For a detailed review of Wm. Paul Young’s book focusing on feminist theology, the concept of sin, the theology of salvation, the theology of people and mythology in Eve please download the 70-page book below.

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15 Comments

  1. Edmond, it was very ironic that you shared this yesterday, as I was just finishing my review for the book/coffee shop where I work. In short, we agree on every point, even in regards to Mr. Young’s response to you.
    To help you out, it was stated toward the end of the book (I think in the third- or second-to-last chapter) that she is fifteen years old, it is also alluded to in the second-to-last chapter that she is about the same age as Mary when she had Jesus. As for John the Collector, he responded to Lilly that, “I am more than forty or fifty years old.” When John is taken away at the end, we get a glimpse of his true age when he mentions that his favorite name for Jesus is “cousin,” implying he is John the Baptist.
    If I had to add any thoughts to the review, it is that this area between worlds where the Refuge is can very easily be linked to Purgatory or some other sort of Limbo, based on the fact that so many people (including John, Simon, and Karyn) appeared to be between this life and the next and may be working out their “turning” in some fashion (as evidenced by John mentioning that Simon was in the far south and Karyn in the far north but that they would eventually find each other and possibly back to Adonai). It is also possible that this place could be seen as a sort of Sheol “resting place” as interpreted through the Old Testament. I think this one makes sense based on Young’s affection for possible interpretations of terms and ideas (i.e. “El Shaddai” being “the breasted one”).
    Also, in chapter 9 of your review, you seemed to have suddenly stopped your list of five things after only two of instances of myth in the book.

    Keep up the great work, brother!

    Daniel

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    1. Thanks for the clarification. I will add your thoughts in the book of you don’t mind. On the five things, I listed them in my mind and began writing, got tired and forgot I had some unfinished stuff. I am sorry about that. I am encouraged that you read the review. Thank you so much.

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  2. Hi Daniel, did you post your review on your site? I can’t find it. I would love to add it on one of my pages that has all the reviews I found on the book, both positive and negative (They are too many negative at the moment. I hope I could add three more that are positive).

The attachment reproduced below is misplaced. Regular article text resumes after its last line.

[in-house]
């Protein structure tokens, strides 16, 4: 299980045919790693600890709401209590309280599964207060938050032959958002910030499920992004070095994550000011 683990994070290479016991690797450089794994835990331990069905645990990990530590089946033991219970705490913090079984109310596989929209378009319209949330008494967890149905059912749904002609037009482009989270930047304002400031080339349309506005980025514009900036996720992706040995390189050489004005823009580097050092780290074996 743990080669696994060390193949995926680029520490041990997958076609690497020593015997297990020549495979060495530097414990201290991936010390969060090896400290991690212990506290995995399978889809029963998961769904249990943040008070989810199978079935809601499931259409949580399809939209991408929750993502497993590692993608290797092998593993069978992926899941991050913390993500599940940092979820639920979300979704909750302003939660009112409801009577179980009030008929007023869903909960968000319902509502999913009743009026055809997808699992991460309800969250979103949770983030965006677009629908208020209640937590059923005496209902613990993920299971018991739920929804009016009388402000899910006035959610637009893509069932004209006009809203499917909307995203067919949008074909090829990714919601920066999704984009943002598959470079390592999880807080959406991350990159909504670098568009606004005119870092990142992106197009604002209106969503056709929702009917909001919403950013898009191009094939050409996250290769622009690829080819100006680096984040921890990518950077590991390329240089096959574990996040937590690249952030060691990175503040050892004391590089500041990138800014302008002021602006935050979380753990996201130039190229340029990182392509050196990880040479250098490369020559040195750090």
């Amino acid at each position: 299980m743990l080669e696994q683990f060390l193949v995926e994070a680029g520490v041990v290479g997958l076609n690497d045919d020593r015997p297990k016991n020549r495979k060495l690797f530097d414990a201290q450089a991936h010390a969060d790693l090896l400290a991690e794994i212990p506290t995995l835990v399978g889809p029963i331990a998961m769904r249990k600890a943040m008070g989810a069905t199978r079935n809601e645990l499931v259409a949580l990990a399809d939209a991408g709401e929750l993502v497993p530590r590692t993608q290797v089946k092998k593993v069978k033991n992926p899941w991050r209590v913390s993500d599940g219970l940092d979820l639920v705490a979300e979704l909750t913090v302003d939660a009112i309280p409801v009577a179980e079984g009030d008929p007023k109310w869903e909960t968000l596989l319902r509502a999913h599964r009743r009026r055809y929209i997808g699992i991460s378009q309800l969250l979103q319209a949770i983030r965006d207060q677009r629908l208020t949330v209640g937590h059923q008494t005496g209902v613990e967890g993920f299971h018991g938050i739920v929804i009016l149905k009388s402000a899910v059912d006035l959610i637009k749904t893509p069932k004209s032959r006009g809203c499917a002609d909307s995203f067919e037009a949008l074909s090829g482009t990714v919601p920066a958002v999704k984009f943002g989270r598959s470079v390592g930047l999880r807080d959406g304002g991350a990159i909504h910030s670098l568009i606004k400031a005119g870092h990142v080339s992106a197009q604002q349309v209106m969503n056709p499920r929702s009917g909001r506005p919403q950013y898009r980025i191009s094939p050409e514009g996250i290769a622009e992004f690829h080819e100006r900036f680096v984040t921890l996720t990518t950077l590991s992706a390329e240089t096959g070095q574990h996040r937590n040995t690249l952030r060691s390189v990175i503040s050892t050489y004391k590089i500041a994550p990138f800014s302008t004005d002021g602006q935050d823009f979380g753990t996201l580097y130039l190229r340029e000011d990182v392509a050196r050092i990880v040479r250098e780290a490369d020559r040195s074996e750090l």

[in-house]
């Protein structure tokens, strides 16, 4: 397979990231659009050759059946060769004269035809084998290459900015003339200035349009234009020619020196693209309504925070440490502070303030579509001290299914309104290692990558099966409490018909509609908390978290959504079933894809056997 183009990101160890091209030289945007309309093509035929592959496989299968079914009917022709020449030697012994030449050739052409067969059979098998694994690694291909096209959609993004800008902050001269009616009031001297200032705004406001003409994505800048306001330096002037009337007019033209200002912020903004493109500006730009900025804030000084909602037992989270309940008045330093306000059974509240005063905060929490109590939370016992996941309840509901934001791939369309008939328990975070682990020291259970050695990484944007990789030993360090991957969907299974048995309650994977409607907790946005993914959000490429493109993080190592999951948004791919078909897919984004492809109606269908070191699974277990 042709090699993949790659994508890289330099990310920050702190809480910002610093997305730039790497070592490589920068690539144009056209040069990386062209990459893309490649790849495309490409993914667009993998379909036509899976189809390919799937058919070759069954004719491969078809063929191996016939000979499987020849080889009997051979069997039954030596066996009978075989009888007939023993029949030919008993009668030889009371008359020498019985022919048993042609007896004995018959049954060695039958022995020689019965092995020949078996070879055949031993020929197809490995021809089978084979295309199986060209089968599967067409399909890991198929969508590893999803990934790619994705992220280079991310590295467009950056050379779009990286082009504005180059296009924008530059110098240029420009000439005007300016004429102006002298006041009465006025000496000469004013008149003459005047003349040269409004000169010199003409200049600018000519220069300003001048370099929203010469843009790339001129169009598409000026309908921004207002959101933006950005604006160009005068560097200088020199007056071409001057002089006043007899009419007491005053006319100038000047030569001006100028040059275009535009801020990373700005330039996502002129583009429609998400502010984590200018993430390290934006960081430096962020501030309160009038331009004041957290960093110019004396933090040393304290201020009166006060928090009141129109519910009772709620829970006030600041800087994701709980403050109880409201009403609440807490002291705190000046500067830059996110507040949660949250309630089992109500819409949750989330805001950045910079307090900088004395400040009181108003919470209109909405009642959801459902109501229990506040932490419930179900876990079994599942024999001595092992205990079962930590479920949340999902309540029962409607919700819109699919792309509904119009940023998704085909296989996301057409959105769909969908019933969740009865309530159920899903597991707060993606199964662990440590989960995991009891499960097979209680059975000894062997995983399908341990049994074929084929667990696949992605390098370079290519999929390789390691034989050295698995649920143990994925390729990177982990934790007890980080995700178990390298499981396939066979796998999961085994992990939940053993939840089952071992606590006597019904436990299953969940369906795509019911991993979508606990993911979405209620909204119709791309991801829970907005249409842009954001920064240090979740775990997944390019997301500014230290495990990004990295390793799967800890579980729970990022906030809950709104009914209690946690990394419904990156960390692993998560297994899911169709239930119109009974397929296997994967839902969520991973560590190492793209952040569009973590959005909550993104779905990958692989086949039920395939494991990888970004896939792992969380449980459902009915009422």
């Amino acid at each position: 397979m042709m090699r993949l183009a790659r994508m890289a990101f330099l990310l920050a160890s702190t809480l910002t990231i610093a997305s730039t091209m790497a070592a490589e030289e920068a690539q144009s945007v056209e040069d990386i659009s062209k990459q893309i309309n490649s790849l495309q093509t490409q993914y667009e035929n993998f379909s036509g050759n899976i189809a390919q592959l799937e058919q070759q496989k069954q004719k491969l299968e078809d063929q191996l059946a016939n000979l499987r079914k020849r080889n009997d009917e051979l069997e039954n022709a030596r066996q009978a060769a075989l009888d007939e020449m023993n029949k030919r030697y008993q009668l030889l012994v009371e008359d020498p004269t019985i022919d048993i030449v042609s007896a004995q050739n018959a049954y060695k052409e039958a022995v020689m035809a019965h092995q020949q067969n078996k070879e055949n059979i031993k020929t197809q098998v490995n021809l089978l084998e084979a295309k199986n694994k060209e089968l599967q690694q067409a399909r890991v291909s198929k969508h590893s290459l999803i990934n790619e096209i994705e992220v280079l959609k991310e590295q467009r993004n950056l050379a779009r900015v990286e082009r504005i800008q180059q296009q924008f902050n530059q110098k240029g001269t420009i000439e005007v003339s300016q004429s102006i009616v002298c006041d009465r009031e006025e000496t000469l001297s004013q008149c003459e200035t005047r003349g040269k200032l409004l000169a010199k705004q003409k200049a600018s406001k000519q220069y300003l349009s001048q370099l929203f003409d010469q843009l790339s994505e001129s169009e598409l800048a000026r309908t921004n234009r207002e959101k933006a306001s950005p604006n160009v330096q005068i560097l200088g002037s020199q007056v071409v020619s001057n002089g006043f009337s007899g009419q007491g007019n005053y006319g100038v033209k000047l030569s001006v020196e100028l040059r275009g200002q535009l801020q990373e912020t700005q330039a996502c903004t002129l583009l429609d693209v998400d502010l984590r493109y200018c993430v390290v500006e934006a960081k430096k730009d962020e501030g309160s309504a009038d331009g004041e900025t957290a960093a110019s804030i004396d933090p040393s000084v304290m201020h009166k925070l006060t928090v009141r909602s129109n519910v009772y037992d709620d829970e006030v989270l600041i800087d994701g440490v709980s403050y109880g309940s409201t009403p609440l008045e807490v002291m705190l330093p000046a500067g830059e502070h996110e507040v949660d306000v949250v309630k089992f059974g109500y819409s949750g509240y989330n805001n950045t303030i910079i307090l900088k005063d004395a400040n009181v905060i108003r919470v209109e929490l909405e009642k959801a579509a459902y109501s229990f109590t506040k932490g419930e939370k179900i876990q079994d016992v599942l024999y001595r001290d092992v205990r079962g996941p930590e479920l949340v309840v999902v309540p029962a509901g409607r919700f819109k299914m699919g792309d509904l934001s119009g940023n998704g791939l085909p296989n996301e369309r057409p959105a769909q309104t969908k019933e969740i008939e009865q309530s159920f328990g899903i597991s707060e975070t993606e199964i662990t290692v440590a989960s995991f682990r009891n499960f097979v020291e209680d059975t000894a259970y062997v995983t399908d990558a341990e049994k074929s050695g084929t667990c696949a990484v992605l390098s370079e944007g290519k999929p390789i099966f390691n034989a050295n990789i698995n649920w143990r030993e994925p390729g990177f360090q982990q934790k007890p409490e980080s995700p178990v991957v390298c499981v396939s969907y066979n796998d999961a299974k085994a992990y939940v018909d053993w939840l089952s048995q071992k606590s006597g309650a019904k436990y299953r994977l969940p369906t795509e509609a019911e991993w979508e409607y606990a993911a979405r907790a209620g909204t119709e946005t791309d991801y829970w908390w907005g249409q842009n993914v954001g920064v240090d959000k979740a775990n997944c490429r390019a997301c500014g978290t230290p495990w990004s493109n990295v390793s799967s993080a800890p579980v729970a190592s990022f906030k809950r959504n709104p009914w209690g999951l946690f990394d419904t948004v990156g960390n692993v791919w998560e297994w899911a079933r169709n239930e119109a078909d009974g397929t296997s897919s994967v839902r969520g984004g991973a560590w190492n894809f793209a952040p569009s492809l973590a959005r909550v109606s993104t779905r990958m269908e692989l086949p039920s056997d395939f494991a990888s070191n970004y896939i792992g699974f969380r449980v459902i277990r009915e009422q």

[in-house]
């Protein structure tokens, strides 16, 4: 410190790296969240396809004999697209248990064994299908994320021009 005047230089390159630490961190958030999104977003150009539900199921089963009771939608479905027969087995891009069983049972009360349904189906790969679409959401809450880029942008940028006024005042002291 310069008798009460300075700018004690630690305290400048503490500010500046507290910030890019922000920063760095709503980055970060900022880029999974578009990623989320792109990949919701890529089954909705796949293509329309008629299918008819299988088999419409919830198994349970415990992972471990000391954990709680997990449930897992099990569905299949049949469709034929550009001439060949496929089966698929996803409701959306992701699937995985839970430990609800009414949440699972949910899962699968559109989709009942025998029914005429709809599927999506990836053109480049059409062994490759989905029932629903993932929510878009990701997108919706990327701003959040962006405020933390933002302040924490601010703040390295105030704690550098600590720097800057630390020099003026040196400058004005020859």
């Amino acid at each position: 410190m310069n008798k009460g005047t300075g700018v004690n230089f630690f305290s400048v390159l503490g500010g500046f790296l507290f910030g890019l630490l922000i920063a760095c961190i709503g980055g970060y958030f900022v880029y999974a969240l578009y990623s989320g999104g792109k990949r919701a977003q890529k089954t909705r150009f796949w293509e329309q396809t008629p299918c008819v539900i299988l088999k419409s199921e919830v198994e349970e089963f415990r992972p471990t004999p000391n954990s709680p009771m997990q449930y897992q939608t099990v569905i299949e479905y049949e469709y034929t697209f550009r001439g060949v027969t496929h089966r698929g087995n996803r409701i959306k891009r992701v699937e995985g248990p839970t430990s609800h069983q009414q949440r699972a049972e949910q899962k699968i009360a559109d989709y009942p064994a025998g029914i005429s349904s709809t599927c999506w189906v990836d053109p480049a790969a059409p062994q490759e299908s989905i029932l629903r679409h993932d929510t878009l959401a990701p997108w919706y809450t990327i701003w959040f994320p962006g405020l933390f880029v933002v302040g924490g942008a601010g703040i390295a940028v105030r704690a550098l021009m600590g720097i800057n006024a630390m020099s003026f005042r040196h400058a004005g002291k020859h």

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  3. You are going to laugh when I say this but I just got it that you wanted us to download YOUR book, not Paul’s. I thought you were offering a galley print of Paul Young’s novel and my thought was “I’ll just buy the paperback when it comes out.” I’m in no great rush. I did read The Shack and thought some sentences in it were lovely but like all followers of Jesus and Bible lovers, felt wary of some things. So I think maybe the problem is that “we dumb blog-readers” (I know, speak for myself) just didn’t get what you were trying to get us to do. I just downloaded your “book,” which is a review, and will read it when I’ve read Paul’s book which might not be for a while. A lot of people don’t like to read reviews until they’ve read the book for themselves. I tend to do that but I can’t speak for others. : ) For some reason, I do look at movie reviews before I go to a movie, UNLESS I was planning to see it regardless of reviews (like all Lord of the Ring related movies). So maybe most of your readers plan to read it and just don’t want to spoil the experience by reading an opinion first?

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  4. Speaking of good reviews, thanks for liking my poem Canon Fodder! I worked hard on that one after it rambled around in my brain for a year or so. It is being received well.

    Brent Kincaid, WordMusic

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  5. Thank you, Edmond, for this review. Eve sounds like a Hollywood version of Noah that insults those who know the word of God. Sacrilege comes to mind and then blasphemy, which is a sin against the will of God, the Ten Commandments. William Paul Young’s book of fiction does not absolve him of misleading readers away from God’s word. His career seems to be more important to him than his creator. At least the first three Commandments are violated. If he is brought to judgment today, I wonder where he thinks he would go for eternity, heaven or hell?

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  6. The Shack should be anathema to every Bible believer. It is meant to draw the less spiritually minded, and those who do not treasure God’s word, back into the devil’s fold.

    Satan HATES salvation! Jesus said the angels in heaven rejoice when there is even just one soul saved! Conversely, the Devil hates it because he lost another one forever.

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  7. Lilith is straight out of the Kabbala, the Jewish occult writings, and their creation myth. They are not Bible believers. They do not believe the Tanukh, but they can’t say that out loud to fellow Jews, so they have these secret rabbinical “interpretations” and their “oral traditions”.

    Jesus Christ explicitly condemned those “oral traditions” by which they made the word of God of none effect.

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  8. Thanks for the comment, I do not encourage comments that attack other people. This is not the platform for that. If you do not agree with what they said you could have found another way to say it. For that reason, I am going to delete your comment.